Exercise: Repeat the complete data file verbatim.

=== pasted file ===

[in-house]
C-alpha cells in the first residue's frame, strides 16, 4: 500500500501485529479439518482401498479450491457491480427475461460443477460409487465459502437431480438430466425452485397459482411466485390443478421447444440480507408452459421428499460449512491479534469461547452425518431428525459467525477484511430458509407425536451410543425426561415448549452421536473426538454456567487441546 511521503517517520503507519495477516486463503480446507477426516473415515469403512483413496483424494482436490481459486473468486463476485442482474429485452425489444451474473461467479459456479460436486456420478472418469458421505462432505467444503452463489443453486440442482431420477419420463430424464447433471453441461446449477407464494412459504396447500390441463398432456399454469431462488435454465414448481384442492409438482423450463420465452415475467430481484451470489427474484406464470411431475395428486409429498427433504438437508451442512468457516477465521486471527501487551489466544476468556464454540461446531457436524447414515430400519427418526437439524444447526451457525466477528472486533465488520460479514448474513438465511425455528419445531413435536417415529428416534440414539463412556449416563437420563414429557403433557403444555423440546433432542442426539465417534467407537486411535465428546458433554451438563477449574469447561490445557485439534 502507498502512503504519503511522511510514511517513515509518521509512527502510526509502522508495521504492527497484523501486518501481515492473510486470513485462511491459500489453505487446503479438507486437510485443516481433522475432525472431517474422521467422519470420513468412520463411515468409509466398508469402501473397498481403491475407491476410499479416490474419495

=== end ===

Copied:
[in-house]
C-alpha cells in the first residue's frame, strides 16, 4: 500500500501485529479439518482401498479450491457491480427475461460443477460409487465459502437431480438430466425452485397459482411466485390443478421447444440480507408452459421428499460449512491479534469461547452425518431428525459467525477484511430458509407425536451410543425426561415448549452421536473426538454456567487441546 511521503517517520503507519495477516486463503480446507477426516473415515469403512483413496483424494482436490481459486473468486463476485442482474429485452425489444451474473461467479459456479460436486456420478472418469458421505462432505467444503452463489443453486440442482431420477419420463430424464447433471453441461446449477407464494412459504396447500390441463398432456399454469431462488435454465414448481384442492409438482423450463420465452415475467430481484451470489427474484406464470411431475395428486409429498427433504438437508451442512468457516477465521486471527501487551489466544476468556464454540461446531457436524447414515430400519427418526437439524444447526451457525466477528472486533465488520460479514448474513438465511425455528419445531413435536417415529428416534440414539463412556449416563437420563414429557403433557403444555423440546433432542442426539465417534467407537486411535465428546458433554451438563477449574469447561490445557485439534 502507498502512503504519503511522511510514511517513515509518521509512527502510526509502522508495521504492527497484523501486518501481515492473510486470513485462511491459500489453505487446503479438507486437510485443516481433522475432525472431517474422521467422519470420513468412520463411515468409509466398508469402501473397498481403491475407491476410499479416490474419495